Cro-Magnons ‘Like You and Me’

Trenton Holliday, professor of anthropology in the School of Liberal Arts at Tulane University, thinks human evolution is cool and hopes you think so, too.

In his new book, Cro-Magnon: The Story of the Last Ice Age People of Europe (Columbia University Press), Holliday explores where we as Homo sapiens came from and how we became the modern humans who exist today.

“They’re people like you and me,” Holliday said about the titular prehistoric humans. Cro-Magnons, sometimes called “European early modern humans,” were members of our species, Homo sapiens, who lived in Europe at the end of the last ice age. “They had language, they created art. Some of them lived in the same place all year long, which we often think of only happening with agriculture.”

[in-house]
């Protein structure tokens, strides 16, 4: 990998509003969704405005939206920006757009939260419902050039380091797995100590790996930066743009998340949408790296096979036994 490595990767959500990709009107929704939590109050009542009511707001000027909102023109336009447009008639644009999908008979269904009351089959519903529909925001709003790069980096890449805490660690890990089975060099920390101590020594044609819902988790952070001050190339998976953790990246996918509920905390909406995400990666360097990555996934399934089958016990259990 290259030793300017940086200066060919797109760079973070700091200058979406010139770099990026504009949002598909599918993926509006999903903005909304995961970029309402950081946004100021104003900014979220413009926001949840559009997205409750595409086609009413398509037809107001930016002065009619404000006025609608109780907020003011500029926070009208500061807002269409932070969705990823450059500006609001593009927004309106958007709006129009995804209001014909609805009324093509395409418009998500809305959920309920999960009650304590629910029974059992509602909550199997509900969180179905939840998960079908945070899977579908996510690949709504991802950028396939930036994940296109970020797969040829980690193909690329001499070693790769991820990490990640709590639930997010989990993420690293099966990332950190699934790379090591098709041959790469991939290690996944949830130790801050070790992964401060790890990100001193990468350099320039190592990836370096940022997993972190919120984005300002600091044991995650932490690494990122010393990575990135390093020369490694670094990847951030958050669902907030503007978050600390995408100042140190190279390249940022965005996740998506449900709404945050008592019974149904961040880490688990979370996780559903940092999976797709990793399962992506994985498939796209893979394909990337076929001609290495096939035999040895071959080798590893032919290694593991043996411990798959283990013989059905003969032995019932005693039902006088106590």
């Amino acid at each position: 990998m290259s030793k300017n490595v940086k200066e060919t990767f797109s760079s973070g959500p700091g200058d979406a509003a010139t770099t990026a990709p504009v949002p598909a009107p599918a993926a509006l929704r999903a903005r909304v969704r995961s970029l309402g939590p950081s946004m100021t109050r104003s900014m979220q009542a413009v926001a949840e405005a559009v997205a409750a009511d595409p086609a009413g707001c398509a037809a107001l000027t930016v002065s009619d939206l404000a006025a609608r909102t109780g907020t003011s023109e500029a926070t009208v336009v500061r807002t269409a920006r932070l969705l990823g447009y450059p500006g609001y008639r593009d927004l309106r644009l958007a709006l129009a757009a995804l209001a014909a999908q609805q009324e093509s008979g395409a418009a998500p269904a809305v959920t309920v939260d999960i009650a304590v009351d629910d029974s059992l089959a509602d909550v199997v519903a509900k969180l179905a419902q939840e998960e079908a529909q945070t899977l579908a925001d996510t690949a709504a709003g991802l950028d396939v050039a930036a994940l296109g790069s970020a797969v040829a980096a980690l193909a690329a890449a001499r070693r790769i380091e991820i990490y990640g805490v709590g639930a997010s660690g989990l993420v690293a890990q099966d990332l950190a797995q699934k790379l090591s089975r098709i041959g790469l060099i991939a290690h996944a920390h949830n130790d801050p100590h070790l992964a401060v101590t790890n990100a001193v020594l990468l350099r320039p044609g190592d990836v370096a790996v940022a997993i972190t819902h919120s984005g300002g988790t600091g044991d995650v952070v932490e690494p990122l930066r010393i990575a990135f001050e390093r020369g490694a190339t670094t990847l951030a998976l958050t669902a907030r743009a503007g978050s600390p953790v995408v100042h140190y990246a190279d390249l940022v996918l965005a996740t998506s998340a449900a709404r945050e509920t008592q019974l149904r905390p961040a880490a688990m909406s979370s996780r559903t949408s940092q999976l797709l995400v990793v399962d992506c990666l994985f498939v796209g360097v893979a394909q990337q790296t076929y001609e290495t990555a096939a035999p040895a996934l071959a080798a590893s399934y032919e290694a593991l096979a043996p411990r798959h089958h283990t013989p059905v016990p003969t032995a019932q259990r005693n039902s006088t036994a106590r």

Trenton Holliday surrounded by four replica Cro-Magnon skulls
Anthropology professor Trenton Holliday surrounded by replica Cro-Magnon skulls, says these early humans used language and art, similar to modern humans.

Holliday also describes what researchers know about the lives of the Cro-Magnons, like their diets, how they may have reacted to a warming planet at the end of the ice age and the art they created. “Their art is really unsurpassed,” said Holliday. “It’s every bit as good as what you see in the Renaissance.”

The book touches on some more well-known prehistoric hominins, like the Neandertals. Cro-Magnons and Neandertals most likely interacted with each other, although Homo sapiens came out on top. That doesn’t necessarily mean that Neandertals were stupid, Holliday said. “I’m a defender of Neandertal cognition.”

Neandertals tend to get a lot of attention, though, and Holliday wanted to focus on the early Homo sapiens he has studied for most of his career. “They appeal to me,” he said. “They were people with real human foibles and real human stories.”